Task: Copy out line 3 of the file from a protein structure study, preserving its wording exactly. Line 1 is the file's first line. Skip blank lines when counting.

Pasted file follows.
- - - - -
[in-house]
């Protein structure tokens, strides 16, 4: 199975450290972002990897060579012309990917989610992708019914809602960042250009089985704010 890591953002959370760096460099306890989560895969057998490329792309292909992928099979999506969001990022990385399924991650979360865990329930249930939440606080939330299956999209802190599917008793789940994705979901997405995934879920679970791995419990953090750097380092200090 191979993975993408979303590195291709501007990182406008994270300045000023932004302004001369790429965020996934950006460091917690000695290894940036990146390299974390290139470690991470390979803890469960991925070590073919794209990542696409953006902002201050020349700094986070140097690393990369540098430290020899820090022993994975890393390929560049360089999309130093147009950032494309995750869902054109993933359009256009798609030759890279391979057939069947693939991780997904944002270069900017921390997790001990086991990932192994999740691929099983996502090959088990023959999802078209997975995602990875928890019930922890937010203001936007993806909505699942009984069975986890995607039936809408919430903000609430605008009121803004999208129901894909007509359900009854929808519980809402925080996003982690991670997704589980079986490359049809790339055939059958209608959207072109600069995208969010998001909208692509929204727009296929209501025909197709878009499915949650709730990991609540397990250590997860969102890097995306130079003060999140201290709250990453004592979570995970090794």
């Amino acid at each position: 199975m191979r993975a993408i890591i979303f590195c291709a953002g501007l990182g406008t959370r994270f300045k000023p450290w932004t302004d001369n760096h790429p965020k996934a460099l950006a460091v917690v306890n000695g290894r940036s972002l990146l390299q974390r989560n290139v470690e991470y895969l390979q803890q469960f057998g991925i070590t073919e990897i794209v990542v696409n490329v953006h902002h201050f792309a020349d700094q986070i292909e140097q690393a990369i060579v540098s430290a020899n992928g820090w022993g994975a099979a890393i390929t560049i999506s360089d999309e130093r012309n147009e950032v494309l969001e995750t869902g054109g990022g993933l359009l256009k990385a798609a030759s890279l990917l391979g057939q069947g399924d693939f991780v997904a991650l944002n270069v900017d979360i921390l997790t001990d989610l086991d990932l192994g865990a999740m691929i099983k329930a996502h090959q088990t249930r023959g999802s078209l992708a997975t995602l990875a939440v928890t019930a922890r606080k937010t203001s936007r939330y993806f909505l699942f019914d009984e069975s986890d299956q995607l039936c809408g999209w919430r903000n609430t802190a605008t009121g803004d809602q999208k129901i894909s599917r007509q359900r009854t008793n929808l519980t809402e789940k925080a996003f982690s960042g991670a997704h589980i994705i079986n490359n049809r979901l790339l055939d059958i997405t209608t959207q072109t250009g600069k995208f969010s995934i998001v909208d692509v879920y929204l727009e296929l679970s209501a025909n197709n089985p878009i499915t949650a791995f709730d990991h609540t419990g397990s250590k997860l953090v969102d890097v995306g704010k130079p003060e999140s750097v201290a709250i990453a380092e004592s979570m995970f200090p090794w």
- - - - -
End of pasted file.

């Amino acid at each position: 199975m191979r993975a993408i890591i979303f590195c291709a953002g501007l990182g406008t959370r994270f300045k000023p450290w932004t302004d001369n760096h790429p965020k996934a460099l950006a460091v917690v306890n000695g290894r940036s972002l990146l390299q974390r989560n290139v470690e991470y895969l390979q803890q469960f057998g991925i070590t073919e990897i794209v990542v696409n490329v953006h902002h201050f792309a020349d700094q986070i292909e140097q690393a990369i060579v540098s430290a020899n992928g820090w022993g994975a099979a890393i390929t560049i999506s360089d999309e130093r012309n147009e950032v494309l969001e995750t869902g054109g990022g993933l359009l256009k990385a798609a030759s890279l990917l391979g057939q069947g399924d693939f991780v997904a991650l944002n270069v900017d979360i921390l997790t001990d989610l086991d990932l192994g865990a999740m691929i099983k329930a996502h090959q088990t249930r023959g999802s078209l992708a997975t995602l990875a939440v928890t019930a922890r606080k937010t203001s936007r939330y993806f909505l699942f019914d009984e069975s986890d299956q995607l039936c809408g999209w919430r903000n609430t802190a605008t009121g803004d809602q999208k129901i894909s599917r007509q359900r009854t008793n929808l519980t809402e789940k925080a996003f982690s960042g991670a997704h589980i994705i079986n490359n049809r979901l790339l055939d059958i997405t209608t959207q072109t250009g600069k995208f969010s995934i998001v909208d692509v879920y929204l727009e296929l679970s209501a025909n197709n089985p878009i499915t949650a791995f709730d990991h609540t419990g397990s250590k997860l953090v969102d890097v995306g704010k130079p003060e999140s750097v201290a709250i990453a380092e004592s979570m995970f200090p090794w």